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never properly looked into it but don't people have varied proportions? not every one has the same arm length to torso length to leg, inside, outside and so on?
But hey, don't get me wrong cliche. Manufacturing off such a system for clothing allows for the relative low cost of clothing.
Desk - which your likely spending 1/3 - 1/4 of your life at. Spend a decent amount that you can, and same for manufactures. Has no one figured out a way to add/remove a few centimetres to desks without breaking the bank, or stability?
Joan, you are made fine. Just everyone is different. I am 6'(182cm) tall mostly in my torso, My legs are very short. 28"(71cm) I like my desk to be as low as possible. Fortunately my desk is adjustable. I have it at 26.5"(67cm) and wouldn't mind it a bit shorter.
I have been in so many battles with ergo people telling me how to sit. I am 50 and if I sit any higher my back hurts and my legs hurt and my arms hurt. So no, I sit how I sits. and if I fits I sits longer and better.
To err is human to really mess up you need a computer
currently 29-30", was a few inches higher at my old job (the only good thing about cube furniture). I'm looking at an Uplift Desk to get the height back at home. Their desks go down as low as you'd like, but unfortunately they're a US company and their international shipping is almost a lost cause (Desk frames only, minimum order of $2k), so unless you can find a reseller they're probably out of the question.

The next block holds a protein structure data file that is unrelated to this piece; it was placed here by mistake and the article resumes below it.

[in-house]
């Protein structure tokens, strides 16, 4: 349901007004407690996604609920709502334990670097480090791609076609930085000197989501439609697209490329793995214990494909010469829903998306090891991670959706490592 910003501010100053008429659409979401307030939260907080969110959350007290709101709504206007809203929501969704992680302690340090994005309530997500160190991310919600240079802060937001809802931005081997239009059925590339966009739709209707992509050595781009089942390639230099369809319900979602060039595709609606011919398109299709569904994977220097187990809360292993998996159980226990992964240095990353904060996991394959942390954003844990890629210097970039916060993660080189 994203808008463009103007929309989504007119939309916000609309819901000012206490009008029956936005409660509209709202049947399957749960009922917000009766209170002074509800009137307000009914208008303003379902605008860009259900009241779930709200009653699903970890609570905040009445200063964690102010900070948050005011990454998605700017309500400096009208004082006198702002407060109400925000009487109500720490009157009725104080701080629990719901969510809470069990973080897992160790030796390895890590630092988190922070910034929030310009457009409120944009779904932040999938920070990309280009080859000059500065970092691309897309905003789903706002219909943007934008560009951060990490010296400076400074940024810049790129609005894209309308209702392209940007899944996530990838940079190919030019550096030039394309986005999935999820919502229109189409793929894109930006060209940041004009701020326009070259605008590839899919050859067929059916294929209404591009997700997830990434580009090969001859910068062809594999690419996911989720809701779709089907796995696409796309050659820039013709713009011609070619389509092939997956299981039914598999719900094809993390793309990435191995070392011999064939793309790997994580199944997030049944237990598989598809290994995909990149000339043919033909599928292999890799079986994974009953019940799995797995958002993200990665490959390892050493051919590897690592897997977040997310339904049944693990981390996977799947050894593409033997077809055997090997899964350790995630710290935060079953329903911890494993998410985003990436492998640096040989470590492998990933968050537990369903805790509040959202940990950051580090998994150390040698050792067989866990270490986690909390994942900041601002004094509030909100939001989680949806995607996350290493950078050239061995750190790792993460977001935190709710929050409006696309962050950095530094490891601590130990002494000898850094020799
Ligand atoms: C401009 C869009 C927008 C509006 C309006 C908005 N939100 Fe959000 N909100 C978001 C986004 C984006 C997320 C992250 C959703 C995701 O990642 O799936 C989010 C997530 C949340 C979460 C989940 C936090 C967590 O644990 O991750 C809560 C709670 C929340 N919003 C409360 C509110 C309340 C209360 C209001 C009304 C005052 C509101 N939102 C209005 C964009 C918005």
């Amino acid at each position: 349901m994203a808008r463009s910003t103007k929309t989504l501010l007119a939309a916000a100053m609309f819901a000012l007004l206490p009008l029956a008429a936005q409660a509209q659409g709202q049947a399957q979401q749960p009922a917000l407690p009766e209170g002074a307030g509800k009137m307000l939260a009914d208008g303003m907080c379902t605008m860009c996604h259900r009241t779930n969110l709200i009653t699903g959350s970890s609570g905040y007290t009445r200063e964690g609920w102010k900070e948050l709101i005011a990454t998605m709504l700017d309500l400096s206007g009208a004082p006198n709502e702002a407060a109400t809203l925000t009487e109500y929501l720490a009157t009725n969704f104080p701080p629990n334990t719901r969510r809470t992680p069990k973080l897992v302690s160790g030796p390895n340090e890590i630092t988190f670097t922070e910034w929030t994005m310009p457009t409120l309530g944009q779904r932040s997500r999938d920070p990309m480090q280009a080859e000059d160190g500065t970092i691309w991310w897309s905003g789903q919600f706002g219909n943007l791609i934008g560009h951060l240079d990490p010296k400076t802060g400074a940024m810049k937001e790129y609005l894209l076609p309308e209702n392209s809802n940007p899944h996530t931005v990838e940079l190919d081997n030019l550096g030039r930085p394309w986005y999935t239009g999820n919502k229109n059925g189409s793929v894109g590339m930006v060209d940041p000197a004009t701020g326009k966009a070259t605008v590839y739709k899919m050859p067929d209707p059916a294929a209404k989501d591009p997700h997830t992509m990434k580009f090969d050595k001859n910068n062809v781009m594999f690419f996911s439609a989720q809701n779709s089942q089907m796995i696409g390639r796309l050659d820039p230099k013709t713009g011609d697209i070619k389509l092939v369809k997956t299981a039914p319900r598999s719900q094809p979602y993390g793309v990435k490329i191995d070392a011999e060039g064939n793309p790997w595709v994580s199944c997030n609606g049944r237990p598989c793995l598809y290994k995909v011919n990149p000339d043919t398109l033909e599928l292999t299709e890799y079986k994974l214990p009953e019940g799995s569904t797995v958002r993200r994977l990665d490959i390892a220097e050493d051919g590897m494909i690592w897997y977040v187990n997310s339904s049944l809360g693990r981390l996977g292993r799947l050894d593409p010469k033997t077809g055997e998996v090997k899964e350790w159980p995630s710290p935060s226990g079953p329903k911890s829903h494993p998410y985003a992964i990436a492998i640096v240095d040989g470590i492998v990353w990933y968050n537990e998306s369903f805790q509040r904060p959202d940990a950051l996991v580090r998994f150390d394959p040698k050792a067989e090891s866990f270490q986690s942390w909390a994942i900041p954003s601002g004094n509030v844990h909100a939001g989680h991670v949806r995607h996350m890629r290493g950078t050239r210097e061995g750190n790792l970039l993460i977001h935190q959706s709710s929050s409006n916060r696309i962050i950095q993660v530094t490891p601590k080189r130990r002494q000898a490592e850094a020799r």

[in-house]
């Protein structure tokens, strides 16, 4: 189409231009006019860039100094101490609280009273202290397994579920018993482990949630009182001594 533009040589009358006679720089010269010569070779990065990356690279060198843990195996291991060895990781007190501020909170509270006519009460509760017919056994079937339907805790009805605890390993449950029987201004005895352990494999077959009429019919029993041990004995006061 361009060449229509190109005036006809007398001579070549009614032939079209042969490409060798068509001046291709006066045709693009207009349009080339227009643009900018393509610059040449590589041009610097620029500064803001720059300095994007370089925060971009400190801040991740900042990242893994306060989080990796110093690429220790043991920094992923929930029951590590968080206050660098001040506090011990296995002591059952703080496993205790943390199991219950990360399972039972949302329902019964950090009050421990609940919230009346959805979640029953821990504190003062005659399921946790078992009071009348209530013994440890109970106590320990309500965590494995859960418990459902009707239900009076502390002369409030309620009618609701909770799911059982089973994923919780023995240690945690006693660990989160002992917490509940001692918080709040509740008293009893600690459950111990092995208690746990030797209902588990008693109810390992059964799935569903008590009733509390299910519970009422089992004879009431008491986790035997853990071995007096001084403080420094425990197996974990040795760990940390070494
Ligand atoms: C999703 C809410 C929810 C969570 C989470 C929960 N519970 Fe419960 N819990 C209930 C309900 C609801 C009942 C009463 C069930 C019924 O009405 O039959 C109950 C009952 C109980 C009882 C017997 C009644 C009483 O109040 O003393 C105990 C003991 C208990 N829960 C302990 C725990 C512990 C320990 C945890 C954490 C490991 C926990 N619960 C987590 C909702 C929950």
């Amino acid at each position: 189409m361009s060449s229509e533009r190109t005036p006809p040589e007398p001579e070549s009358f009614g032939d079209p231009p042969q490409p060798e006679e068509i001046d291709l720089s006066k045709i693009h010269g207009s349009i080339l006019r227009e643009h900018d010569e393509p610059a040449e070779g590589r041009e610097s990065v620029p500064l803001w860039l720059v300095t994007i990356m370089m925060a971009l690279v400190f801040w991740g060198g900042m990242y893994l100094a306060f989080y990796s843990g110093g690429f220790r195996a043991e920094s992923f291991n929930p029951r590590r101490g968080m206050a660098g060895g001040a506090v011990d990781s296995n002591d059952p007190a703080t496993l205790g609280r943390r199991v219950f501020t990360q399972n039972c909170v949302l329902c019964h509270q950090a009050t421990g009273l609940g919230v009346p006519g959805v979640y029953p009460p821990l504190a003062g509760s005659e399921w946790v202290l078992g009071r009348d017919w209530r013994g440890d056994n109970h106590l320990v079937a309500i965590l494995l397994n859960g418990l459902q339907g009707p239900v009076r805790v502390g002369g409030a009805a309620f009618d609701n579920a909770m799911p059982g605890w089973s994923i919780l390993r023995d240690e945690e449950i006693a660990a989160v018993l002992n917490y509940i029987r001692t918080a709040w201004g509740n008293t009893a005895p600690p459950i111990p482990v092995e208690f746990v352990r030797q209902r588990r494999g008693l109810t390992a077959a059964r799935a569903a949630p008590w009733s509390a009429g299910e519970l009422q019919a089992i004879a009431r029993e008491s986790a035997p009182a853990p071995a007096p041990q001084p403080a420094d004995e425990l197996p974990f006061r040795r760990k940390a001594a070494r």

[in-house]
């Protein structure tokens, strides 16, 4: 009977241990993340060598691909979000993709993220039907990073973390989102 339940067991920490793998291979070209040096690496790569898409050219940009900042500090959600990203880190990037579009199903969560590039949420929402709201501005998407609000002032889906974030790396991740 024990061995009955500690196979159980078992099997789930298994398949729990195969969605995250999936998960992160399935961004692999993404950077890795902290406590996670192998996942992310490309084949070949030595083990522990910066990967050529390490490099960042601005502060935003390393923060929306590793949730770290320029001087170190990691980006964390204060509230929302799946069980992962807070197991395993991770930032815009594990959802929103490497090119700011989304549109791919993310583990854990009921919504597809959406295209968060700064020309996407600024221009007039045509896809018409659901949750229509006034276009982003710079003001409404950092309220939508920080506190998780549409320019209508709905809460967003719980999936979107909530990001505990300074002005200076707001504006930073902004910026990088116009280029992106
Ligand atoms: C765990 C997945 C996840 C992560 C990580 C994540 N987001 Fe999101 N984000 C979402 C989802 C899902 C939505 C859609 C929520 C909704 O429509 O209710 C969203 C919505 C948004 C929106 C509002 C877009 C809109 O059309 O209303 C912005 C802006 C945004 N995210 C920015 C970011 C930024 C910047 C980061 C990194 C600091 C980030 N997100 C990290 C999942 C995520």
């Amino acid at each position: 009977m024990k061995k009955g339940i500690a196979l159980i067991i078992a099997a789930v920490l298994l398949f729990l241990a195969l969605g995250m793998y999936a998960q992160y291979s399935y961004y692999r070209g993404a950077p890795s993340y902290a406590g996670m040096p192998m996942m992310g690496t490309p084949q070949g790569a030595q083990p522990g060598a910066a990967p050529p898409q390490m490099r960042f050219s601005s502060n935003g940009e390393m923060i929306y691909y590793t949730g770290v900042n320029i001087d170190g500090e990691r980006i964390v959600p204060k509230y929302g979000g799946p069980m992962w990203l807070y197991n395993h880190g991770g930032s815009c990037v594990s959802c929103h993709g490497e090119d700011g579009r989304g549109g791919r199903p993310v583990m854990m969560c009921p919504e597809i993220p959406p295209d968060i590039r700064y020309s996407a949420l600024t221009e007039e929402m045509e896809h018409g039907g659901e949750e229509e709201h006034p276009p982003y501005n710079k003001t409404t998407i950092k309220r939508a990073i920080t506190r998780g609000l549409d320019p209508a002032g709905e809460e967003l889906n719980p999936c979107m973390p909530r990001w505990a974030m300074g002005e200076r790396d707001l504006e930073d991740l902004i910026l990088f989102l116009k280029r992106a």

Did you ever see history portrayed as an old man with a wise brow and pulseless heart, weighing all things in the balance of reason?
Is not rather the genius of history like an eternal, imploring maiden, full of fire, with a burning heart and flaming soul, humanly warm and humanly beautiful?
Training a telescope on one’s own belly button will only reveal lint. You like that? You go right on staring at it. I prefer looking at galaxies.
-- Sarah Hoyt
And I love it. Not too much $, and only a little hassle to assemble. (Small house. Built it in the kitchen, didn't fit down the narrow hallway so I had to partially disassemble then reassemble in my office.)
Disclaimer: I am in no way affiliated with this company...other than being a customer.
The desks at my office are not adjustable so I end up sitting cross legged on my chair.
In my 40 years in the computer business only one place I worked at (a startup) had adjustable desk heights. Unfortunately, I was only there for a little over a year since the place went down the tubes in the dotcom crash.
I think your best choice is a height adjustable Keyboard tray.
I used to get back pain (between the should blades) and had a dislocating rib (Excruciating).
I was referred to someone who looked at me, touched me in the front about 2 inches from my armpit, and it hurt. He said "That's your problem". I said "No, it's my back". He said "Where it hurts, is a symptom. I am here to address the cause"...
He explained to me. My cold hands were caused by my keyboard being higher than my elbows.
My back pain was from typing in the normal CURVED position across my chest (Shoulders were NOT back).
And my monitor should be so my level eyes look at the 75% mark or a touch lower. To correct the tendency to look down, we want to look up at our monitor. It helps our posture, helps prevent "Computer Neck" or the Hunch many young geeks have.
I mention all of this because it is related. Your chair controls the distance to the floor. I bought my own Herman Miller chair at one company, because it is THAT important to me!
Your Keyboard will be setup to the proper and comfortable height. (And when you ADDRESS your keyboard he has me sit with my palms up, arms out, elbows where they would be for typing, this straightens your back, now put your hands in place without changing your posture).